22 Jun 2015

Australians pay high rates of tax on wine, as they do on all alcoholic beverages. Just how high these tax rates are can be seen here in a chart (from a discussion paper released by the Treasurer, Joe Hockey) :




It's the wine part that interests me, as well of a large number of industry players at the moment. The chart shows that the tax on a glass of cask wine is very low (around five cents) while the tax on a glass of wine from a bottle costing $50 is much higher (about $1).
This discrepancy comes about because wine is taxed ad valorem not on a volumetric basis. Under a volumetric tax, the amount of tax payable would be based on the number of standard drinks. It's an emotional issue with plenty at stake--the industry heavyweights from beer and spirit companies are piling on the pressure to see wine taxed in the same way their products are--that is, by the alcohol content, regardless of whether it's cask wine or the product of a boutique vineyard. If we went this way, it's likely that Squitchy Lane wines would become cheaper while cask wines would likely double in price. This debate isn't going away for a while yet, so I will keep you posted. In the meantime, keep reading to see how our tax burden compares to that in other wine-producing countries:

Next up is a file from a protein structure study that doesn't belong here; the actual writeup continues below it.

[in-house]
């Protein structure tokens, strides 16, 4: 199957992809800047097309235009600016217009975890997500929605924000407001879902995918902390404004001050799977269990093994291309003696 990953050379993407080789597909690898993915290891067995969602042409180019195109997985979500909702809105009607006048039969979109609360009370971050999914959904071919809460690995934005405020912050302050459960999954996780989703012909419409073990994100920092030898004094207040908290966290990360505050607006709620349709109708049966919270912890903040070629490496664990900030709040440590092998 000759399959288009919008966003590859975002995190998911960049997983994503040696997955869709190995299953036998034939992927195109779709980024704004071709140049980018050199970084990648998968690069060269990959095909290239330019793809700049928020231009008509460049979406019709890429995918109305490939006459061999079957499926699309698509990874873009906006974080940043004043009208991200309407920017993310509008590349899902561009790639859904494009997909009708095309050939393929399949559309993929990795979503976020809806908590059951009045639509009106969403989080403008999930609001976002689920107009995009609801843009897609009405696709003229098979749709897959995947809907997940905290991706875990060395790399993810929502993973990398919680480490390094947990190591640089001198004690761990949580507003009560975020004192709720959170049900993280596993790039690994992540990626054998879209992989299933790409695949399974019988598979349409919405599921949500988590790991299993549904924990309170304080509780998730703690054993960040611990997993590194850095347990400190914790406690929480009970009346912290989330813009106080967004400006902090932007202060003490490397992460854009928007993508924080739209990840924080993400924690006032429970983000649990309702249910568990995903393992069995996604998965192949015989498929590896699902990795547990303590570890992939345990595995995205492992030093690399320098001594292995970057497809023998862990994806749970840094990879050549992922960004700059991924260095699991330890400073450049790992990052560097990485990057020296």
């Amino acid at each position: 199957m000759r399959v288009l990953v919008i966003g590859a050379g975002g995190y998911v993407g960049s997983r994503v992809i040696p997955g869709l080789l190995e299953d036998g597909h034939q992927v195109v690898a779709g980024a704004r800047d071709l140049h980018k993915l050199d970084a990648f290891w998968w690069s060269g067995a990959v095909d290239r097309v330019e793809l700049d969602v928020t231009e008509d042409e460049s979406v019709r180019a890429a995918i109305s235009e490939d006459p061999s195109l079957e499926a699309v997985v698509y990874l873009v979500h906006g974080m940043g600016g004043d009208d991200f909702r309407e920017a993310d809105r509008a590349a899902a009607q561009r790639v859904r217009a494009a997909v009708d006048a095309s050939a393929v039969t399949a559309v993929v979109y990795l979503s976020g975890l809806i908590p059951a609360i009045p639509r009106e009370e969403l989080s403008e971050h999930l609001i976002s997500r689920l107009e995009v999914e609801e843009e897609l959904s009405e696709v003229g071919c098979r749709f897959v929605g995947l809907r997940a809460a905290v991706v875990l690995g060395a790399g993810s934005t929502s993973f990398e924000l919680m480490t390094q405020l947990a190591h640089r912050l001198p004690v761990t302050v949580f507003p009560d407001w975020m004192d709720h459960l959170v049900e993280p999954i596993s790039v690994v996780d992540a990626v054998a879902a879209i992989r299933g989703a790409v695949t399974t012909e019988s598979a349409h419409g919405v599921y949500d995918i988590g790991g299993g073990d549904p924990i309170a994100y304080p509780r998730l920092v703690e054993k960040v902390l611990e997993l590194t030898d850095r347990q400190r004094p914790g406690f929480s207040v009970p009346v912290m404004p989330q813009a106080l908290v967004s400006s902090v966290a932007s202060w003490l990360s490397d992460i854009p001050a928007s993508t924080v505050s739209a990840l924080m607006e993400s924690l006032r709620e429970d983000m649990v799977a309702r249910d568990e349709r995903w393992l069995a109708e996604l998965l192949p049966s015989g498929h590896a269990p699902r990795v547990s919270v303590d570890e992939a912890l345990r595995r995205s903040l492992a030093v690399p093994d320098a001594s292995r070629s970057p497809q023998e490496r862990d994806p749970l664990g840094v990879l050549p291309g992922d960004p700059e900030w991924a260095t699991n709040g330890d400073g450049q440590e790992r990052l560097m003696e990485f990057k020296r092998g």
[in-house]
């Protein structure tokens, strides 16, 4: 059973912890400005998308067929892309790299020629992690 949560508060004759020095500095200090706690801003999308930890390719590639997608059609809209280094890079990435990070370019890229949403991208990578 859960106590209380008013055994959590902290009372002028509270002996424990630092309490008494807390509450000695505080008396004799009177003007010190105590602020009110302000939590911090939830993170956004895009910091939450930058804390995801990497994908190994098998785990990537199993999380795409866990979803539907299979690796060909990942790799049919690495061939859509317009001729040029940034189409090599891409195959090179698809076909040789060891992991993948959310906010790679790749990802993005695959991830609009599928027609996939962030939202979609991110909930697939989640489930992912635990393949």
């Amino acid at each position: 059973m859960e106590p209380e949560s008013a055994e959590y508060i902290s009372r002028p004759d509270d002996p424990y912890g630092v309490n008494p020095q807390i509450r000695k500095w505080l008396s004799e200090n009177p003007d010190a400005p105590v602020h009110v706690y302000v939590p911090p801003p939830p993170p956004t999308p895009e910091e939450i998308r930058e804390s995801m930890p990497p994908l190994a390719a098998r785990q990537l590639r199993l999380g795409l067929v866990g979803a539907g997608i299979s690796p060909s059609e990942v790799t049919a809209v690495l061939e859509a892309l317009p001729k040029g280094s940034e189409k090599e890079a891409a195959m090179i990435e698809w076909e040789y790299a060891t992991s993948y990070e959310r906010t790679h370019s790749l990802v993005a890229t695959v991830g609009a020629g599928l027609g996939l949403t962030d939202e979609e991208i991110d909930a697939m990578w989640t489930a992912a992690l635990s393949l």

From a Business Insider article from May 5 this year, written by Paul Evans:

"Analysis commissioned by the Winemakers’ Federation of Australia shows Australia’s 29% WET on premium wines (eg $12 rrp) are one of the most highly taxed. To compare, France has 0.8%, Italy 0%, Spain 0%, Argentina 0%, Chile 15%, South Africa 3.8% and the United States 6.6%.

If we express this as 22 cents per standard drink, it doesn’t get any better. While it’s just under New Zealand which is 26 cents, it’s zero in Argentina, 3 cents in South Africa, 5 cents in the United States, just 1 cent in France and zero in the other Old World wine-exporting countries".

No wonder you love that cheap red from the Languedoc that you drank on your last holiday in France!